Thursday, June 20Royal Holloway's offical student publication, est. 1986

Tag: Sexual Abuse

The Psychology of Sexual Assault
Features

The Psychology of Sexual Assault

A year after the #MeToo movement the question, ‘Why do people sexually harass people?’ is still ever present and just as complex as when the stories first hit. The movement shed light on sexual harassment in Hollywood – a realm that was formerly perhaps less of a consideration when examining sexual harassment by virtue of being overshadowed by celebrity culture and the ‘open secret’ dimension -  and thus provided insight into the abuse of positions of power to coerce sexual relations. As the movement demonstrated, the power dimension of sexual harassment is by no means as unidimensional as it may seem. The relationship between power and sexual harassment is multi-facetted: lack or absence of power can lead to individuals being sexually aggressive, as can being in a position of power or do...
Hashtag Solidarity
Opinion

Hashtag Solidarity

On October the 5th the New York Times revealed numerous allegations of sexual assault against Harvey Weinstein, a Hollywood producer. These allegations stretch over three decades and it was revealed that at least eight of them were paid off. Many women have begun to speak out about the harassment they experienced from Weinstein. Among those women are well-known actresses including Angelina Jolie and Gwyneth Paltrow. The coverage of these allegations encouraged others in the industry to come forward including Jennifer Lawrence and Reese Witherspoon. Alyssa Milano, an actress, tweeted on October the 15th encouraging assault victims to use the hashtag #metoo to demonstrate how huge the problem of sexual assault is in 2017. She says “This was really about showing this happens everywhere. That ...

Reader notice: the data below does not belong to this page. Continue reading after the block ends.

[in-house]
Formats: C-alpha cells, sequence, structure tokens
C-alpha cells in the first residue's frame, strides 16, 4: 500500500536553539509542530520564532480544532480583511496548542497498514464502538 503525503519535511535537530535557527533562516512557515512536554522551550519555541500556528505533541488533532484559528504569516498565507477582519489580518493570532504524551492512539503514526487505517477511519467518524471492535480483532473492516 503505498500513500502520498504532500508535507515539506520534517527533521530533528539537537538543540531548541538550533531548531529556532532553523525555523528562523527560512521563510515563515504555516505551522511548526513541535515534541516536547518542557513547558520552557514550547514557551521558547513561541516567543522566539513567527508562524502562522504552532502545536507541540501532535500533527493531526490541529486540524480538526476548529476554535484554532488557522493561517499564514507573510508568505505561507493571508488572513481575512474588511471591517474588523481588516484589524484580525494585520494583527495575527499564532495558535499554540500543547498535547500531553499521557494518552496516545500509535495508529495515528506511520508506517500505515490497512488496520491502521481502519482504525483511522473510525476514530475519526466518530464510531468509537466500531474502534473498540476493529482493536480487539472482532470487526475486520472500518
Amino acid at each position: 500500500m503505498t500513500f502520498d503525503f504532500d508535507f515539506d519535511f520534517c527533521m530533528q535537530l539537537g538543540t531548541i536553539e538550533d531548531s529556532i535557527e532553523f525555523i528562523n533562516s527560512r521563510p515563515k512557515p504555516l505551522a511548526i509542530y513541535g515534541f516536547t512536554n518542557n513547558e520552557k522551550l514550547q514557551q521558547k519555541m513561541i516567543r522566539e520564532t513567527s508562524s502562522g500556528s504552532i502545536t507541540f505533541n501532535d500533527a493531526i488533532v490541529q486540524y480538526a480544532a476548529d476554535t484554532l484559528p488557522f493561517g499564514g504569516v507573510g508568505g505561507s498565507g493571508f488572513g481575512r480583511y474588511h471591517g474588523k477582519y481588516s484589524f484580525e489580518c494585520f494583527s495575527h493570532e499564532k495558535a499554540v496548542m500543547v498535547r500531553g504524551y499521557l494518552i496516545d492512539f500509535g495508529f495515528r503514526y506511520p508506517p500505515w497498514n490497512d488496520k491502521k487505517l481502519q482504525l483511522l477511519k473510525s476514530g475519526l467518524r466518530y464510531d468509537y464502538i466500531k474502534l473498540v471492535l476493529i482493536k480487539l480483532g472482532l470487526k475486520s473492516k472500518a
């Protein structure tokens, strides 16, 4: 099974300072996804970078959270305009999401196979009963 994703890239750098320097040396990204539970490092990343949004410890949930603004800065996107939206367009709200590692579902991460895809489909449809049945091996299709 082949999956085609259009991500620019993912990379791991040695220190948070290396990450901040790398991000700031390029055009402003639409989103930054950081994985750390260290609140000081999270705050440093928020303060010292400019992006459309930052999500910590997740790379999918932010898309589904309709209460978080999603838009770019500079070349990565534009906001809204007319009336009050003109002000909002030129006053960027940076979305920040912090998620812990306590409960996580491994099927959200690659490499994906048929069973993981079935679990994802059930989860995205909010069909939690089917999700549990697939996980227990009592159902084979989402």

Opinion

It’s Time to Consent

Watching Frozen for the millionth time, I’m still surprised that Kristoff asks Anna whether he may kiss her. Expecting the hero to seize a victory smooch, I realised we’ve long forgone consent because we’re not used to seeing or asking for it. Here was a Disney film portraying consent for a kiss, when 55 years ago the kiss in Sleeping Beauty was metaphor to obscure the character’s rape. Our popular culture, which so heavily socialises us, has brushed over the need for consent. We’re all given Sex Ed. at primary school, and talking about sex becomes as ordinary as a DFS sofa sale. So it’s disappointing that university students find drunken hook-ups less awkward than talking about consent. It’s defined as “agreeing by choice and having the freedom and capacity to make that choice.” ...